Lessons Learned with Stephanie: How to Ditch Your Plan

Type-A personalities beware. I’m about to give some unsettling advice. There are times when it’s ok to not follow your training plan. Yes, you read that correctly. Sometimes relentlessly following your training plan can cause more harm than good. So how do you know when to ditch your plan and instead let your body be your guide? After years of mistakes, injuries, and blunders endured from mindlessly following the “plan,” here is some of my advice:

  1. Plans are not one-size fits all –If you have a personal coach, friend, or trusted runner who helped you create your own personalized training plan, you should without a doubt follow that plan. Make sure to check in with the creator of your plan frequently to assess your progress and adjust your plan accordingly. For the rest of us, not fortunate enough to have a completely customized plan, remember that training plans found online, in books, or in magazines are made for the mass public. Therefore, they might not perfectly meet your needs. You should feel empowered to tweak your plan by moving workouts to different days of the week or adjusting total weekly mileage.
  2. It’s ok to take it easy – When I first started running, I assumed that the more fast runs I could complete, the better! Slow runs seemed like a waste of time. However, I have learned that slow runs are just as important as the faster, speed-specific workouts. Those slower runs enable your body to absorb all of the fitness you are building during key workouts. It’s also important to allow yourself to take additional “slow days” when you are feeling exhausted, tired, or on the verge of an injury.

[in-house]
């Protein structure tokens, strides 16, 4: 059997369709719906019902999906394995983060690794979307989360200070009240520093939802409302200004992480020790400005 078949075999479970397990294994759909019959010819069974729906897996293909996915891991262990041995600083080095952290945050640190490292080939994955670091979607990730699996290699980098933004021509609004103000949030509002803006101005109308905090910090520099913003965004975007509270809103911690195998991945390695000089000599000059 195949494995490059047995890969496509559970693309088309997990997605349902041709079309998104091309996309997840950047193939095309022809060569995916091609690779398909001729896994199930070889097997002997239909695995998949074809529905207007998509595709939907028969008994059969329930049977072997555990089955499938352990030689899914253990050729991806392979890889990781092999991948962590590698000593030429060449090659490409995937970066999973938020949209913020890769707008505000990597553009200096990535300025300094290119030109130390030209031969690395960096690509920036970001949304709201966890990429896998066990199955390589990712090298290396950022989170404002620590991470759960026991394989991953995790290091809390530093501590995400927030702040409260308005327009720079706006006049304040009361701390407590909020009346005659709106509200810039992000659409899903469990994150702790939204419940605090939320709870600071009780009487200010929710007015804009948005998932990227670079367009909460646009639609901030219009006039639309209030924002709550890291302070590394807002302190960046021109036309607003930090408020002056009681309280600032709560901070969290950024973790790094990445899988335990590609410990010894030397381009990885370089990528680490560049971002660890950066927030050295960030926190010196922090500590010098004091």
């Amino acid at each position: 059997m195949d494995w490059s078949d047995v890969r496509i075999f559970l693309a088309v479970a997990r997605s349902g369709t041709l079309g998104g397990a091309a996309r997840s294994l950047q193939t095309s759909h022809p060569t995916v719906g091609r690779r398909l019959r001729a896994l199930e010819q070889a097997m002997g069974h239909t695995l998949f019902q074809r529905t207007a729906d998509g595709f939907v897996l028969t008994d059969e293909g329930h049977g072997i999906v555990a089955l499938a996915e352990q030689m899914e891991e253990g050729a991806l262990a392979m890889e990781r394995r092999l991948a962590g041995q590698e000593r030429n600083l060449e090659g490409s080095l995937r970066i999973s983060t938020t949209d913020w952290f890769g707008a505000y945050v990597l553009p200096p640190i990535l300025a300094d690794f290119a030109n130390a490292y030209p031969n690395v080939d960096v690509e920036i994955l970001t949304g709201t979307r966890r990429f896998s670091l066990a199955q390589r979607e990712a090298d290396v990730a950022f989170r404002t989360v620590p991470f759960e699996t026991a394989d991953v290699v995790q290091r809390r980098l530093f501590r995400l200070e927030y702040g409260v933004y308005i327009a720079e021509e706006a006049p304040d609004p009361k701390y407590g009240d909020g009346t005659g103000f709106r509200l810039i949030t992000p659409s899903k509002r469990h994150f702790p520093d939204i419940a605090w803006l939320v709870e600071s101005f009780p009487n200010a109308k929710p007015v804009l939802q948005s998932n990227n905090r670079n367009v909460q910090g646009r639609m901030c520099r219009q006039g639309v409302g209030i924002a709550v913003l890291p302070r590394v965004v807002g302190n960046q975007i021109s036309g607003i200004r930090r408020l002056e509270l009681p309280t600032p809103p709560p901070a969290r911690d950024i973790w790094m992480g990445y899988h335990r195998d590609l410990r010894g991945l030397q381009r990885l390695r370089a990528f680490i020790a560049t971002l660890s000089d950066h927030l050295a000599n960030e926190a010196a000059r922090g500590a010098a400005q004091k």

3. Above all, seek progress –A few bad runs here and there is not cause for alarm. Bad weather, not enough sleep, or improper nutrition, could all lead to a bad run. But if you are consistently not improving or repeatedly feeling off during your speed-specific runs, you should likely take a step back and reassess your plan. A lack of progress could be a sign that you are over-trained or heading for an injury, or that you are not pushing yourself to your full potential!
  4. Focus on the long term – If you suspect that you might be over-trained or heading towards an injury, it’s much better to take a few days (or even an entire week!) to rest and recover right away. Missing one day or one week is much better than injuring yourself and potentially not being able to complete your race! I always feel anxious when I think about taking time off, but when I ground myself in long term goals (i.e. I want to be running for the next 50 years!), taking one week off seems like a small price to pay to ensure that I reach my long term goal.
  5. Fine balancing act – While it’s ok to take some time off and listen to your body, it’s important not to take rest too far. If you take days off when experiencing the slightest pain or discomfort, you’d likely never run again. It might take a while to figure out your sweet spot in terms of mileage, days off, and cross-training, especially if you are new to running. Figuring out your own balance is one of the fun and challenging components of running.
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